What you can do to improve success of Do Not Track efforts: Internet Scambusters #701
Registering for a Do Not Call service is easy and mostly effective -- not so for Do Not Track requests on the Internet.
Unlike with phone calls, there are still no laws in place to stop online services from following you around on the Internet.
It's down to you to do what you can to limit how much your Internet activities are recorded, as we report in this week's issue.
Now, here we go...
Do Not Track Solution Still Out of Reach
Who doesn't feel surprised and more than a little uneasy when an ad pops up in your browser or a posting appears on your Facebook page that exactly reflects something you've been doing online.
You're a victim of tracking -- the process of watching what you do and where you go online and then serving up an item or product that matches your interest.
Even if the results are helpful, you may feel somewhat concerned, especially since, perhaps, you think you've taken prior action to stop those trackers.
The problem is that although there's a voluntary Do Not Track (DNT) framework that's supposed to control who and how someone tracks you, many organizations simply ignore it.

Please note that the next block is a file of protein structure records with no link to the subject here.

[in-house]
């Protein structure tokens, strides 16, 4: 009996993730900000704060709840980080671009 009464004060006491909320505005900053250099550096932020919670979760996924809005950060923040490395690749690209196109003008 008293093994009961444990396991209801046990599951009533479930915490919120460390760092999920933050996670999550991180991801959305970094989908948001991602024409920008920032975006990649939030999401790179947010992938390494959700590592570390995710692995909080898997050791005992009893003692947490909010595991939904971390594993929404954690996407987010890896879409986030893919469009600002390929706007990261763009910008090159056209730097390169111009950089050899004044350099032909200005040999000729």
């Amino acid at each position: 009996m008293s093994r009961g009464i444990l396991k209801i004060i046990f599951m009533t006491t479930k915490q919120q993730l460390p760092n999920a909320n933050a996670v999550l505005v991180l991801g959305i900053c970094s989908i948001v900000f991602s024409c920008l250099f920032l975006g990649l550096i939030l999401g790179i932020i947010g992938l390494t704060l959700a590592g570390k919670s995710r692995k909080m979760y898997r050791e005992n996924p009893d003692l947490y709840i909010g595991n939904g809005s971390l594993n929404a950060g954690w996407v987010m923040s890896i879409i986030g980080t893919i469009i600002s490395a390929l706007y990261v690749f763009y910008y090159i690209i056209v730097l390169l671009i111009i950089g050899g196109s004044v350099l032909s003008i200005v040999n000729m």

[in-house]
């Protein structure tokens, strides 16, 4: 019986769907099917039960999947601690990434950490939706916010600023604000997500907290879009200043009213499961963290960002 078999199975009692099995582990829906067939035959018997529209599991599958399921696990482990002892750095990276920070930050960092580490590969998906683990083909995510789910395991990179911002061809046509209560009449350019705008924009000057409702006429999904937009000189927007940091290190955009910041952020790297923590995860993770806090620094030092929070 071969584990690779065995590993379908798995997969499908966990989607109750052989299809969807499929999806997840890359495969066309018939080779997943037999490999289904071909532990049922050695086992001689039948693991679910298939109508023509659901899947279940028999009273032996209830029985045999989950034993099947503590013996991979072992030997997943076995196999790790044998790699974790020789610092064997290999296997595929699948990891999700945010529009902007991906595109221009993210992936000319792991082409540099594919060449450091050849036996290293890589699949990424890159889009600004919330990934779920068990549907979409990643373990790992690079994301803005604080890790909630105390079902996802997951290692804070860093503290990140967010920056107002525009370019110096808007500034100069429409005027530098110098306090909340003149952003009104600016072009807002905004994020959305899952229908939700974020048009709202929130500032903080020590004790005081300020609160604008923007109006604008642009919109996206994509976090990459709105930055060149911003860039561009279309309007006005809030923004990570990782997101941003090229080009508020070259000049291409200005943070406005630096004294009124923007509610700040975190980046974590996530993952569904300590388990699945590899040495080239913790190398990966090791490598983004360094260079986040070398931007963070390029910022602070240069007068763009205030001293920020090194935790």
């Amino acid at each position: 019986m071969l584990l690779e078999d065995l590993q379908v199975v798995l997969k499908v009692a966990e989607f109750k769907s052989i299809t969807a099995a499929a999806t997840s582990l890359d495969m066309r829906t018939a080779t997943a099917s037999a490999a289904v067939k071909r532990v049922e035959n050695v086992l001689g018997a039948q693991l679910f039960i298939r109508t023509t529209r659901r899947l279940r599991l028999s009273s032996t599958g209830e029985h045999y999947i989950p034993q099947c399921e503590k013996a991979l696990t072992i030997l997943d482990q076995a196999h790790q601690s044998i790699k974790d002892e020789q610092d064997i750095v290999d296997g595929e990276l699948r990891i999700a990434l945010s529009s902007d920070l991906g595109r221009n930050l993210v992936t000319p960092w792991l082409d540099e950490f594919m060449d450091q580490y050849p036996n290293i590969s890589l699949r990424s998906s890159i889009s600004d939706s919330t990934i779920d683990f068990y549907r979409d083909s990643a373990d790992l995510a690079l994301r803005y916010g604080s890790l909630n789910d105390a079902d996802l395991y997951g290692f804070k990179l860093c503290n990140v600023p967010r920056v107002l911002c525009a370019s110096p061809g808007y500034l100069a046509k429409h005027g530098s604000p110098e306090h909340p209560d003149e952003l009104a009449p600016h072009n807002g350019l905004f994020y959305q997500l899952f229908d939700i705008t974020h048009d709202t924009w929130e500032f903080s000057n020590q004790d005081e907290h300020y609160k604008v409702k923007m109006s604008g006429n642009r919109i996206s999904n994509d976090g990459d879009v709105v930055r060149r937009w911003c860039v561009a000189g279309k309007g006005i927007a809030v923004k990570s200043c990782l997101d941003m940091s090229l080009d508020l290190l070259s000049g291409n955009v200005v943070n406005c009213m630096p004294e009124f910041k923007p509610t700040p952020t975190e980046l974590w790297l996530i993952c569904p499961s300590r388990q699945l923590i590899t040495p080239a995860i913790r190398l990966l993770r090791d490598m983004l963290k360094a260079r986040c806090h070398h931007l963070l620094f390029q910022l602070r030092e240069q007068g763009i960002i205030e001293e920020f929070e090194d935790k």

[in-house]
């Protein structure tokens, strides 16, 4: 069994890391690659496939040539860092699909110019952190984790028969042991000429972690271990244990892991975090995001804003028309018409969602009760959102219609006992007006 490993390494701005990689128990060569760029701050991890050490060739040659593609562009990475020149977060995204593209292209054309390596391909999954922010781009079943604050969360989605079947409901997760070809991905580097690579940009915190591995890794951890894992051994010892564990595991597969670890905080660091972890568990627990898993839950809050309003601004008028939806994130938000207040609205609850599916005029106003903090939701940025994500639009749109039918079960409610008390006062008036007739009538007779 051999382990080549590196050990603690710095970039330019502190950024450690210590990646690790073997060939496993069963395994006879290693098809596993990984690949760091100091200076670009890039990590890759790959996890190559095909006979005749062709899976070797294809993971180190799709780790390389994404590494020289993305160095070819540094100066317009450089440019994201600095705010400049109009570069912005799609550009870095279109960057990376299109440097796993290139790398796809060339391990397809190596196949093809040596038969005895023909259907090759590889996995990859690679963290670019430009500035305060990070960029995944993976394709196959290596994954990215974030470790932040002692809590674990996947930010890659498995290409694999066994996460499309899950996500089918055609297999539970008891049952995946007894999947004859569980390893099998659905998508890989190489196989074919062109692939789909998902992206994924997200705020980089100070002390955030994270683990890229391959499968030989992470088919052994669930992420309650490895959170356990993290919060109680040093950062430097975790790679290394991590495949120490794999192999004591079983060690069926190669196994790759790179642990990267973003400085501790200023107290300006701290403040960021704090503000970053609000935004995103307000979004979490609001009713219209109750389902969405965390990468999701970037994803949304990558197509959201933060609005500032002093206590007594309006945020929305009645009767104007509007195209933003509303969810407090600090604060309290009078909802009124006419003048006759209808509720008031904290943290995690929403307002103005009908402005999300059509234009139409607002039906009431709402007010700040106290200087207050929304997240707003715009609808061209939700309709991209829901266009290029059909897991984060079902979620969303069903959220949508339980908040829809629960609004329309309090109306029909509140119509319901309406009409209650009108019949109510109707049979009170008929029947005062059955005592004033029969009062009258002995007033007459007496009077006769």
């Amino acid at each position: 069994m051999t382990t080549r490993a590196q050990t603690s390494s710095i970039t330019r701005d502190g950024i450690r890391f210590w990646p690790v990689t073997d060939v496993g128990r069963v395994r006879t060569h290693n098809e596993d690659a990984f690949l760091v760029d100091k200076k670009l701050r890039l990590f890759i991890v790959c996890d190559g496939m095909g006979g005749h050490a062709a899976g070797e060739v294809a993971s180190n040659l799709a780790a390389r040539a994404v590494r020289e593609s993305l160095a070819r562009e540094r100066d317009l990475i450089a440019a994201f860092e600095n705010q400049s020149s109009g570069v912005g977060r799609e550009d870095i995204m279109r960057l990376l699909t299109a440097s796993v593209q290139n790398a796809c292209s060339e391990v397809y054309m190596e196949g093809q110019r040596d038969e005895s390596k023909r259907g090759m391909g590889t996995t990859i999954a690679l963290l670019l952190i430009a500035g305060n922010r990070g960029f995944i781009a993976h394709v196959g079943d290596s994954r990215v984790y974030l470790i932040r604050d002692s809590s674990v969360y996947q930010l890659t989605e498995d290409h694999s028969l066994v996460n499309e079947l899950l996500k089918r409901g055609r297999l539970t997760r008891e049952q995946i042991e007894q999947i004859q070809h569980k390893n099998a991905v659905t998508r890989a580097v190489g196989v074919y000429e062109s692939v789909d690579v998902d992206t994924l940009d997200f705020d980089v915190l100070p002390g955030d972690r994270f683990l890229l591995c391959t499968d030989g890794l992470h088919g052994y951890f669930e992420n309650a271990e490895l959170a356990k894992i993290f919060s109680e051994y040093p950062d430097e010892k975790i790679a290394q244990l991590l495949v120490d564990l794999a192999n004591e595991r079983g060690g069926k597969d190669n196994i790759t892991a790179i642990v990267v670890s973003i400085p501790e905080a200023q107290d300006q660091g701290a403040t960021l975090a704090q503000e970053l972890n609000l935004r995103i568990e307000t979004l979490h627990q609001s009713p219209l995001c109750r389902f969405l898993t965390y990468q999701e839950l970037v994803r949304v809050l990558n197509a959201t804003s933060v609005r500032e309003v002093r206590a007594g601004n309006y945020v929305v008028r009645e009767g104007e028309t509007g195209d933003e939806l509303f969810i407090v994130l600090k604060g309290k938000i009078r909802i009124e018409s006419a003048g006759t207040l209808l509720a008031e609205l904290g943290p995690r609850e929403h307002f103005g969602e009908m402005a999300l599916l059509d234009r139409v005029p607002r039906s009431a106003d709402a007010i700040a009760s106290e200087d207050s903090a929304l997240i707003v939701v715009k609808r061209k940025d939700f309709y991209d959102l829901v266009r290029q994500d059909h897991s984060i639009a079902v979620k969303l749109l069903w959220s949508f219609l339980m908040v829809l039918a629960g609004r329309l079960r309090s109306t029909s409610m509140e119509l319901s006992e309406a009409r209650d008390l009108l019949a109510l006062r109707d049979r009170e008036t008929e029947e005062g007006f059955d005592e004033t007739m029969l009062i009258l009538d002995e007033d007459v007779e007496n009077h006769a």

For instance, you may have seen a feature on your browser that automatically sends a DNT request to sites you visit, and you may have limited the way sites can leave tiny bits of code on your PC -- cookies -- after a visit.
But, as Mozilla, the producer of the Firefox browser, explains, all you're doing with a "do not track" request is "expressing a preference," not setting a rule.
And as Wikipedia explains: "Websites and advertisers may either honor the request, or completely ignore it in cases where it's automatically set. The Digital Advertising Alliance does not require its members to honor automatically set DNT signals."
And if you switched off "third party cookies" on your browser so no telltale code is left behind, that doesn't prevent a website from recording your IP address -- the unique identifier for your PC on the Internet -- and ultimately helps advertisers identify what you are interested in anyway.
Furthermore, marketing companies and dubious data mining organizations are constantly collecting bits and pieces of information about you from multiple online sources, creating profiles (often including email addresses) that can be used to target you.
So, for instance, if you mention on Facebook that you just got a new pet dog, don't be surprised if ads for pet supplies and posts about training your dog start to show up during your Internet activities.
Despite what some people may say, there's no definitive way of universally stopping tracking. Individual sites may allow you to opt out, but this is purely at their discretion, and social networks may allow you to limit who sees your posts, but somehow stuff still leaks out.
So you may limit who can see your new dog announcement but if one of your followers "likes" your post, it may then appear on their page -- and so on. And it doesn't prevent Facebook from knowing, either.